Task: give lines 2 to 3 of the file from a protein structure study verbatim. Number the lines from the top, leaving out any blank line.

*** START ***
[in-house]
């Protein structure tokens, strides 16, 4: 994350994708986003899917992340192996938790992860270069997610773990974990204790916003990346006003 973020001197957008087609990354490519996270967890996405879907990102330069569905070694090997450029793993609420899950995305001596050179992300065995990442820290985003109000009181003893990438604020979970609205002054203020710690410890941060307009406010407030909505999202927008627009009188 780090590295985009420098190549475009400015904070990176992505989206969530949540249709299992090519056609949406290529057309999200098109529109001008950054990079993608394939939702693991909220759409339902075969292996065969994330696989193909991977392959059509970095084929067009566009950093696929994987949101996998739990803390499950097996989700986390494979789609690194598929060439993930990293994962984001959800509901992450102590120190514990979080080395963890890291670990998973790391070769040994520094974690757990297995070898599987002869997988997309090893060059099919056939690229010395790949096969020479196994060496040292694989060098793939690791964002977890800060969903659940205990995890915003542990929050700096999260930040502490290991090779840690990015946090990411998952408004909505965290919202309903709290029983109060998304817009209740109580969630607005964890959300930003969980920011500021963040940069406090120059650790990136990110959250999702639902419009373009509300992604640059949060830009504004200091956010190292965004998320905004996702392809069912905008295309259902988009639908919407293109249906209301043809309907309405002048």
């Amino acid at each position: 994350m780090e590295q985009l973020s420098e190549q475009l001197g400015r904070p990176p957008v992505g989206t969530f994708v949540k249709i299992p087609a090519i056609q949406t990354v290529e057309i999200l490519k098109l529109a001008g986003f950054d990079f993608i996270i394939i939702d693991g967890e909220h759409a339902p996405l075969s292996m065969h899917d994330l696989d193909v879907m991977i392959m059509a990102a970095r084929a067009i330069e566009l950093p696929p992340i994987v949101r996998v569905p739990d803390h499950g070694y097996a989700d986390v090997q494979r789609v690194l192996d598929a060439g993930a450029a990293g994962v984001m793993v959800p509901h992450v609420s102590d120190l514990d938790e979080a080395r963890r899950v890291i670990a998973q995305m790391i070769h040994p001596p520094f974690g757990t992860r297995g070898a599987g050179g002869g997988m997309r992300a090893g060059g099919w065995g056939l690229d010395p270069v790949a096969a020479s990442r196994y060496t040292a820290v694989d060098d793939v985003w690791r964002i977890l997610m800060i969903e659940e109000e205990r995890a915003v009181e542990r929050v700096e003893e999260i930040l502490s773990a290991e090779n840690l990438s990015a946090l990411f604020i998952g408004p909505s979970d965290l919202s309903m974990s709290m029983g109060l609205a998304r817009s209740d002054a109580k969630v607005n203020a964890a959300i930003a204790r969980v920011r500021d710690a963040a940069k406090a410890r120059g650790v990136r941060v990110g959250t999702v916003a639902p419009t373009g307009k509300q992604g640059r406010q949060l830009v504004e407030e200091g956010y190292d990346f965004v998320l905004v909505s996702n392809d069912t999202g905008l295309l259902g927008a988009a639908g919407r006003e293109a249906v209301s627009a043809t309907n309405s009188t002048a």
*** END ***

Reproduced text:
């Protein structure tokens, strides 16, 4: 994350994708986003899917992340192996938790992860270069997610773990974990204790916003990346006003 973020001197957008087609990354490519996270967890996405879907990102330069569905070694090997450029793993609420899950995305001596050179992300065995990442820290985003109000009181003893990438604020979970609205002054203020710690410890941060307009406010407030909505999202927008627009009188 780090590295985009420098190549475009400015904070990176992505989206969530949540249709299992090519056609949406290529057309999200098109529109001008950054990079993608394939939702693991909220759409339902075969292996065969994330696989193909991977392959059509970095084929067009566009950093696929994987949101996998739990803390499950097996989700986390494979789609690194598929060439993930990293994962984001959800509901992450102590120190514990979080080395963890890291670990998973790391070769040994520094974690757990297995070898599987002869997988997309090893060059099919056939690229010395790949096969020479196994060496040292694989060098793939690791964002977890800060969903659940205990995890915003542990929050700096999260930040502490290991090779840690990015946090990411998952408004909505965290919202309903709290029983109060998304817009209740109580969630607005964890959300930003969980920011500021963040940069406090120059650790990136990110959250999702639902419009373009509300992604640059949060830009504004200091956010190292965004998320905004996702392809069912905008295309259902988009639908919407293109249906209301043809309907309405002048």
């Amino acid at each position: 994350m780090e590295q985009l973020s420098e190549q475009l001197g400015r904070p990176p957008v992505g989206t969530f994708v949540k249709i299992p087609a090519i056609q949406t990354v290529e057309i999200l490519k098109l529109a001008g986003f950054d990079f993608i996270i394939i939702d693991g967890e909220h759409a339902p996405l075969s292996m065969h899917d994330l696989d193909v879907m991977i392959m059509a990102a970095r084929a067009i330069e566009l950093p696929p992340i994987v949101r996998v569905p739990d803390h499950g070694y097996a989700d986390v090997q494979r789609v690194l192996d598929a060439g993930a450029a990293g994962v984001m793993v959800p509901h992450v609420s102590d120190l514990d938790e979080a080395r963890r899950v890291i670990a998973q995305m790391i070769h040994p001596p520094f974690g757990t992860r297995g070898a599987g050179g002869g997988m997309r992300a090893g060059g099919w065995g056939l690229d010395p270069v790949a096969a020479s990442r196994y060496t040292a820290v694989d060098d793939v985003w690791r964002i977890l997610m800060i969903e659940e109000e205990r995890a915003v009181e542990r929050v700096e003893e999260i930040l502490s773990a290991e090779n840690l990438s990015a946090l990411f604020i998952g408004p909505s979970d965290l919202s309903m974990s709290m029983g109060l609205a998304r817009s209740d002054a109580k969630v607005n203020a964890a959300i930003a204790r969980v920011r500021d710690a963040a940069k406090a410890r120059g650790v990136r941060v990110g959250t999702v916003a639902p419009t373009g307009k509300q992604g640059r406010q949060l830009v504004e407030e200091g956010y190292d990346f965004v998320l905004v909505s996702n392809d069912t999202g905008l295309l259902g927008a988009a639908g919407r006003e293109a249906v209301s627009a043809t309907n309405s009188t002048a």